Ireland to be placed in second lockdown in bid to combat Covid-19


Ireland will be placed under one of the strictest lockdowns in Europe later this week in a bid to curb the spread of Covid-19, PA understands.

The Irish Government has agreed to impose the highest level of restrictions under its five-tiered plan for living with Covid-19 from midnight on Wednesday for six weeks in a bid to combat the rise in cases of the virus.

Cabinet ministers made the decision at a meeting at Government Buildings in Dublin this evening.

A formal announcement is expected later.

The restrictions will last until December 1.

Under the new measures it is understood schools and creches will remain open, and elite level sports will be able to continue.

Construction will also be allowed.

But most non-essential retail, hairdressers, barbers and salons will have to close.

The public will be asked to work from home except for essential workers, and pubs, restaurants and cafes will only be able to provide takeaways and deliveries.

Funerals will be limited to 10 people. It is believed up to 25 people will be allowed to attend weddings.

People will be asked to restrict their movements to within a five kilometre radius of their homes.

It comes amid a record number of cases recorded over recent days.

A further 1,031 cases of Covid-19 were confirmed by the National Public Health Emergency Team (Nphet) on Monday, bringing the total to more than 50,000 for the first time.

No new deaths linked to the virus were reported.

Of the new cases, 235 were in Dublin, 232 in Cork, 60 in Galway, 47 in Limerick, 47 in Kerry, and the remaining 410 cases were spread across 21 counties.

As of 2pm on Monday afternoon, 298 people with Covid-19 were in hospitals – including 34 people in intensive care units.

Public health officials on Thursday recommended moving to Level 5 of the Covid-19 restrictions framework for six weeks.

It was the second time in a fortnight that Nphet officials had advised the Government to move to the highest level of measures.

The Government did not heed the previous advice. Instead they placed the entire country into Level 3 restrictions.

Currently counties Donegal, Cavan and Monaghan are at Level 4, while the rest of the country is at Level 3.

Political leaders received briefings from health officials in Dublin on Saturday about their concerns over the recent rapid spread of the virus.

The Cabinet sub-committee met on Monday morning to discuss Nphet's latest advice.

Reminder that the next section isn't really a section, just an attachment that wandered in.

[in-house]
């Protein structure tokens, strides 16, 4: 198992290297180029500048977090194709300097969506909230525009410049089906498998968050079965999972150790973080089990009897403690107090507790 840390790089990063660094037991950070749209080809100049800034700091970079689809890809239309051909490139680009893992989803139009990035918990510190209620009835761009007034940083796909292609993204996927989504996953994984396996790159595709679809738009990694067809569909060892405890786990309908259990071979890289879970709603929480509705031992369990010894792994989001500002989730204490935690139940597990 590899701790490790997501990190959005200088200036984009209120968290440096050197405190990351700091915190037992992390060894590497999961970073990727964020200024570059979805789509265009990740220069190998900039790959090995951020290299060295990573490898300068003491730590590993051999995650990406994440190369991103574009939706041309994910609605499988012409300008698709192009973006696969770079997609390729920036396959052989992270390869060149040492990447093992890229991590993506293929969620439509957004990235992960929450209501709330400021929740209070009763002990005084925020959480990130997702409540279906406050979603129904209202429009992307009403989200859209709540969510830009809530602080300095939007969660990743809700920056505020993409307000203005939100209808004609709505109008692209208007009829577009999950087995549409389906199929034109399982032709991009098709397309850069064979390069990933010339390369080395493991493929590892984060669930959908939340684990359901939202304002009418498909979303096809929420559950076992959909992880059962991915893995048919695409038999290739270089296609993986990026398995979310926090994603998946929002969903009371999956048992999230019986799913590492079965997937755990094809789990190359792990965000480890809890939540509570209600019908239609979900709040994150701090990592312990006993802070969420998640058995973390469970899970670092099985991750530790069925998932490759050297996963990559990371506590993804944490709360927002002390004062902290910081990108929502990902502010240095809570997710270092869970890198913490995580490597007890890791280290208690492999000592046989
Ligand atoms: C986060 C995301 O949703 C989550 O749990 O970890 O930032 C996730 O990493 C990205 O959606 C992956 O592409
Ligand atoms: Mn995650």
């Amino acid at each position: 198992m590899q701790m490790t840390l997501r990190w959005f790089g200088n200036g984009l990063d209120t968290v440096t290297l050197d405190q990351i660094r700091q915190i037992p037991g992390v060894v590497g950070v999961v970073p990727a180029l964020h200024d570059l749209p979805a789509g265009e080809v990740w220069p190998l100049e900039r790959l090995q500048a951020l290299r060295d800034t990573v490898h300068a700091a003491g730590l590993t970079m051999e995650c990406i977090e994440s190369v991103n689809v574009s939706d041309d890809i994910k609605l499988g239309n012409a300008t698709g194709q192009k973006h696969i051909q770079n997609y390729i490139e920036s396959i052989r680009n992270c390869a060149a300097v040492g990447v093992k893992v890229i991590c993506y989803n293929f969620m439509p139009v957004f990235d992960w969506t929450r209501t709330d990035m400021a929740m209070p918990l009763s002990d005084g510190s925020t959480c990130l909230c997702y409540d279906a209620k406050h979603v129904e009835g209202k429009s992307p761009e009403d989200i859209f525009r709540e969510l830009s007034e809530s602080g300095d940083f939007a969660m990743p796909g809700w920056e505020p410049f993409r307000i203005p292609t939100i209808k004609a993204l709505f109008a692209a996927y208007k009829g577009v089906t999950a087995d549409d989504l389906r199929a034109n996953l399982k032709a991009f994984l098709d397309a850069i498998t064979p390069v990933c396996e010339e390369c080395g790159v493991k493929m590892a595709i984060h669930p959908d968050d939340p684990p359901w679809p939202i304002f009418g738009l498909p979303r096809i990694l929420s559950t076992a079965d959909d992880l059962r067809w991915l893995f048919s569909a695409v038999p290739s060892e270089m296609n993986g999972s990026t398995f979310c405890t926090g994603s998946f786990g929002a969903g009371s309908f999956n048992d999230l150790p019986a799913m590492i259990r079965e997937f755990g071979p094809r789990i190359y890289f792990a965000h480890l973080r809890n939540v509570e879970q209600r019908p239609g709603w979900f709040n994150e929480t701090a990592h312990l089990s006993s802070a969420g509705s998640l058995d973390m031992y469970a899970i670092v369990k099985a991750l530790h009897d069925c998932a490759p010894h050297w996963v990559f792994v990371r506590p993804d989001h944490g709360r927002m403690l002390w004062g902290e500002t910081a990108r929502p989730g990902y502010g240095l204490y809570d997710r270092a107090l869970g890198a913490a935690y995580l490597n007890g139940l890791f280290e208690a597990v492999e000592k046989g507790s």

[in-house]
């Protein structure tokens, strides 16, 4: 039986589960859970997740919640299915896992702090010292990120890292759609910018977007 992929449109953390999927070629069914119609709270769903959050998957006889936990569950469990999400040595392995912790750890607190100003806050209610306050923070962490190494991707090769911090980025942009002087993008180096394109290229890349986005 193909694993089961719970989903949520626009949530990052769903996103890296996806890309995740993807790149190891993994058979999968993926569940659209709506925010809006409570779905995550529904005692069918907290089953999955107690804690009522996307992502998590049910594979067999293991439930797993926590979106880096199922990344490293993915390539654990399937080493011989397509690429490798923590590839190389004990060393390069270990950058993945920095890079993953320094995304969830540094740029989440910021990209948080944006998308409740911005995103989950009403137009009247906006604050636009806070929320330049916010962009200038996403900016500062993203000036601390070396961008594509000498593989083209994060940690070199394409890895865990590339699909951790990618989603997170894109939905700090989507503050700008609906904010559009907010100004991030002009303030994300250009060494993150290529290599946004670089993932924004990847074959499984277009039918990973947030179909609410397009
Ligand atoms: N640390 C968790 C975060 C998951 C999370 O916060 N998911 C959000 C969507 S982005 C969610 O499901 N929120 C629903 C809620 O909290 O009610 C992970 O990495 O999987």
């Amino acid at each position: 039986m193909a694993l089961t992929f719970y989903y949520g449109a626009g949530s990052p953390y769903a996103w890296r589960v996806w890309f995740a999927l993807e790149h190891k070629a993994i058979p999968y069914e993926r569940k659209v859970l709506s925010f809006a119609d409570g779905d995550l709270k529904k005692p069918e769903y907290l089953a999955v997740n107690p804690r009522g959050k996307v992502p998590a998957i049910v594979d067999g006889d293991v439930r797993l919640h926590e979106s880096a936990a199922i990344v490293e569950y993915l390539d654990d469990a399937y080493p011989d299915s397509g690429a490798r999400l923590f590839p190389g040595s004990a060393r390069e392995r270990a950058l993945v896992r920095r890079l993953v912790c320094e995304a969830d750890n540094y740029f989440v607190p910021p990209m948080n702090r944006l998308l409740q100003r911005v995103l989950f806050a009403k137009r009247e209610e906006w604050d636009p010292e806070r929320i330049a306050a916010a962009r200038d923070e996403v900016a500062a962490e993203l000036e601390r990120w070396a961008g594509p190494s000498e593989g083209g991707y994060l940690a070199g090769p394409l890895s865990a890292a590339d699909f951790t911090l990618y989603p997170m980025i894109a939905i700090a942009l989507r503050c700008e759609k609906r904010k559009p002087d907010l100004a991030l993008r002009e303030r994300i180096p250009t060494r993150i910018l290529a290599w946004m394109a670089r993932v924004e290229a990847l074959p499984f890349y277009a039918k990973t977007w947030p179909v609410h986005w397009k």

The leaders of the Government parties also met to discuss the final details of the plan ahead of the Cabinet meeting on Monday evening.

Earlier, Transport Minister Eamon Ryan indicated that any new restrictions would not be introduced immediately saying "you don't just flick a switch".

Asked about a timeline for introducing new measures as he arrived for a sub-Cabinet meeting on Monday, he said: "We'll decide that.

"I think one of the lessons previously is you don't just flick a switch, you have to give people a wee bit of notice. But Cabinet will have to decide that."

Green Party leader Mr Ryan said he hoped the decisions reached today would give clarity to the public.

He said: "I hope there can be because that's the important part of it. The Tanaiste put it right the other day, you need a series of indicators, but that will be for Cabinet to decide. "

He also defended the length of time Government has taken to act on Nphet's advice to move to level five restrictions for six weeks, which were delivered to Health Minster Stephen Donnelly on Thursday.

"I think it's getting things right. It's complicated, there's a huge amount of implications for people's everyday lives.

"I think it's appropriate that we try and get the arrangements and the details right in that time."

Sinn Fein leader Mary Lou McDonald said that social supports must be put in place.

She also called for the cuts to the Pandemic Unemployment Payment (PUP) to be fully restored.

Ms McDonald told RTE's Morning Ireland that changes to the restrictions must be "balanced" and clearly communicated because people were going to "really struggle" and would be "worried sick" by any new restrictions.